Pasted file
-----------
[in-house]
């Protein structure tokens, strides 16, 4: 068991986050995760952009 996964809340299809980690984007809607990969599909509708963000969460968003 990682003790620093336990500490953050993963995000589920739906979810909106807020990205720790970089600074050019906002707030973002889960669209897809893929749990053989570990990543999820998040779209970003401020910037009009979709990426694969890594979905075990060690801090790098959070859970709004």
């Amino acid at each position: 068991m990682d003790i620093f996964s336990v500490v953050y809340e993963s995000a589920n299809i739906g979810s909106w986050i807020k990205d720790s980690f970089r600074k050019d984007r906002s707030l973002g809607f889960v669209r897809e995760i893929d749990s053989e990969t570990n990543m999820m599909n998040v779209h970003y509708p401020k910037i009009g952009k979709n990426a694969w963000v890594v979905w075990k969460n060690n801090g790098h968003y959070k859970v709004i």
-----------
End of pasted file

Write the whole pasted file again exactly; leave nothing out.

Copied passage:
[in-house]
């Protein structure tokens, strides 16, 4: 068991986050995760952009 996964809340299809980690984007809607990969599909509708963000969460968003 990682003790620093336990500490953050993963995000589920739906979810909106807020990205720790970089600074050019906002707030973002889960669209897809893929749990053989570990990543999820998040779209970003401020910037009009979709990426694969890594979905075990060690801090790098959070859970709004």
């Amino acid at each position: 068991m990682d003790i620093f996964s336990v500490v953050y809340e993963s995000a589920n299809i739906g979810s909106w986050i807020k990205d720790s980690f970089r600074k050019d984007r906002s707030l973002g809607f889960v669209r897809e995760i893929d749990s053989e990969t570990n990543m999820m599909n998040v779209h970003y509708p401020k910037i009009g952009k979709n990426a694969w963000v890594v979905w075990k969460n060690n801090g790098h968003y959070k859970v709004i």